Objective—Vascular calcification (VC) is a major cause of mortality in patients with end-stage renal diseases. Biomarkers to predict the progression of VC early are in urgent demand.Approach and Results—We identified circulating, cell-free microRNAs as potential biomarkers using in vitro VC models in which both rat and human aortic vascular smooth muscle cells were treated with high levels of phosphate to mimic uremic hyperphosphatemia. Using an Affymetrix microRNA array, we found that miR-125b and miR-382 expression levels declined significantly as biomineralization progressed, but this decline was only observed for miR-125b in the culture medium. A time-dependent decrease in aortic tissue and serum miR-125b levels was also found in both ex vivo and in vivo renal failure models. We examined the levels of circulating, cell-free miR-125b in sera from patients with end-stage renal diseases (n=88) and found an inverse association between the severity of VC and the circulating miR-125b level, irrespective of age or mineral-related hormones (odds ratio, 0.71; P=0.03). Furthermore, serum miR-125b levels on enrollment can predict VC progression years later (for high versus low, odds ratio, 0.14; P<0.01; for the highest versus lowest tertile and middle versus lowest tertile, odds ratio, 0.55 and 0.13; P=0.3 and <0.01, respectively). The uremic VC prediction efficacy using circulating miR-125b levels was also observed in an independent cohort (n=135).Conclusions—The results suggest that serum miR-125b levels are associated with VC severity and serve as a novel predictive marker for the risk of uremia-associated calcification progression.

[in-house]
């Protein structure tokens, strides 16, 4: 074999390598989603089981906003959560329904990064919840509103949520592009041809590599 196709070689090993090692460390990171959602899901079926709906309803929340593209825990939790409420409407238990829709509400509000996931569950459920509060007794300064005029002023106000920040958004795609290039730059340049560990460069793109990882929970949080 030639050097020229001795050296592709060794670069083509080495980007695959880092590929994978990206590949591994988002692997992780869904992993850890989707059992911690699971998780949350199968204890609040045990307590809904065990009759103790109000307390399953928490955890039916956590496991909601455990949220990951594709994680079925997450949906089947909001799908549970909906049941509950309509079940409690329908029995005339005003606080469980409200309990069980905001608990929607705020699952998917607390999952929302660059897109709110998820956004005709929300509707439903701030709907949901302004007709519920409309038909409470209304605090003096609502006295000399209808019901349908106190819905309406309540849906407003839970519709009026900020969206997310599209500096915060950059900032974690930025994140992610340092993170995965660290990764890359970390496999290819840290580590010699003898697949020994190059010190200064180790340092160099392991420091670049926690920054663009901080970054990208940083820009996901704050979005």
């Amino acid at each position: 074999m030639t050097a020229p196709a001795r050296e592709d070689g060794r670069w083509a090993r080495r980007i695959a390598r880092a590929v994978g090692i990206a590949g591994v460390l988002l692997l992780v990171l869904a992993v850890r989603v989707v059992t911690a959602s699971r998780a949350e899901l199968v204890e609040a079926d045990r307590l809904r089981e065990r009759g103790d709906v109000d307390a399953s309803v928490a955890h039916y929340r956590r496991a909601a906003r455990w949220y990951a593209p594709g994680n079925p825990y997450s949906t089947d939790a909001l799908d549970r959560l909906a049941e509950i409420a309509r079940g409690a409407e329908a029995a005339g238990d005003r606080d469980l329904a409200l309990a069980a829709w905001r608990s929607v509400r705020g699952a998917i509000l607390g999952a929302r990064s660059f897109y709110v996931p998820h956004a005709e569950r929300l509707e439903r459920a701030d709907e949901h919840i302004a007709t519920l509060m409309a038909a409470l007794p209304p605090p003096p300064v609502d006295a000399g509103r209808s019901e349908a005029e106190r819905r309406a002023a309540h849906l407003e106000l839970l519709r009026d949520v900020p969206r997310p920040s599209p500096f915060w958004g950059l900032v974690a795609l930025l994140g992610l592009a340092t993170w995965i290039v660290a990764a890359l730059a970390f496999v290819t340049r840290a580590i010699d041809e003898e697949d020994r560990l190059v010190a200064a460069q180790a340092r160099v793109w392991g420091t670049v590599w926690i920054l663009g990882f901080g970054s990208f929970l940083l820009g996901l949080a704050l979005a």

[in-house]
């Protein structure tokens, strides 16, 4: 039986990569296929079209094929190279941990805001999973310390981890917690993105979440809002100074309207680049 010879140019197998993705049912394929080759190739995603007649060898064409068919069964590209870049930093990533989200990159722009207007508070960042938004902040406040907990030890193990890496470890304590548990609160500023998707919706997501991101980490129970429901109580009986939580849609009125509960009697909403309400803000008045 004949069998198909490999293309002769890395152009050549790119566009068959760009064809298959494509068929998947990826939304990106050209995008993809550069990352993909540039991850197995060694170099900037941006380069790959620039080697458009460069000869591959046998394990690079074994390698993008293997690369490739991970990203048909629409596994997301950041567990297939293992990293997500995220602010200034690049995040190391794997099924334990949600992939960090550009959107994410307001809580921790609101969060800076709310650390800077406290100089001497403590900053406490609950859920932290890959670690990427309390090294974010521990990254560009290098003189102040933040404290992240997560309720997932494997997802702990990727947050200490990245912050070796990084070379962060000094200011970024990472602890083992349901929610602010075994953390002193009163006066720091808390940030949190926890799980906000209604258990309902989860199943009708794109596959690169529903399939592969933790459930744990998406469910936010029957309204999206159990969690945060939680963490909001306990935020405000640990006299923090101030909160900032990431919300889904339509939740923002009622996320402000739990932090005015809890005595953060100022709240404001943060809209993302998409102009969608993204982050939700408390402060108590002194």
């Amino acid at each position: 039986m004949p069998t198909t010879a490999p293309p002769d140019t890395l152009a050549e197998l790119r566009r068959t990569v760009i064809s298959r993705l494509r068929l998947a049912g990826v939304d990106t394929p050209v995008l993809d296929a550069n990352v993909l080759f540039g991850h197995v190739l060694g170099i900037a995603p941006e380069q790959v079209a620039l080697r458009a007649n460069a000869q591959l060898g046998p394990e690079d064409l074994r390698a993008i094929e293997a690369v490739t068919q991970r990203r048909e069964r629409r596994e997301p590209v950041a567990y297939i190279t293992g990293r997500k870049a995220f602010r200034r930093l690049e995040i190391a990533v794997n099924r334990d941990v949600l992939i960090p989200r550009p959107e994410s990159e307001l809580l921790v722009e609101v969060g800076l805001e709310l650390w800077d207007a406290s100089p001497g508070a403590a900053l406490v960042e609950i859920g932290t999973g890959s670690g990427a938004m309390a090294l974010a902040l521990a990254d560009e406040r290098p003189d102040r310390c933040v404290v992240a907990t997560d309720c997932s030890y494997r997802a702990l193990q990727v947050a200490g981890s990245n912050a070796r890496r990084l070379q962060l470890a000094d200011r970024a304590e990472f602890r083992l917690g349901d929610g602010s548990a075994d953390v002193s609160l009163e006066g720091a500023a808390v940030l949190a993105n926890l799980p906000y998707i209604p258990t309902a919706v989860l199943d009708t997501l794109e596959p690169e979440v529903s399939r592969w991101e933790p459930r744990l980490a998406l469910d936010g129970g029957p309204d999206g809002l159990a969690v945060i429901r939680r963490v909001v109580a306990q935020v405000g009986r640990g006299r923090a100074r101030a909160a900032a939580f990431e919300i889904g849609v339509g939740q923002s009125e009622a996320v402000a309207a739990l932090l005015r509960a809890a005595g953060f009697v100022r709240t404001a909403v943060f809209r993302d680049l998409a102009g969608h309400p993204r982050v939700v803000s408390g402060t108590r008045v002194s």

Statin Pretreatment and Microembolic Signals in Large Artery AtherosclerosisHighlights [Clinical and Population Studies]

2017-06-21T12:43:28-07:00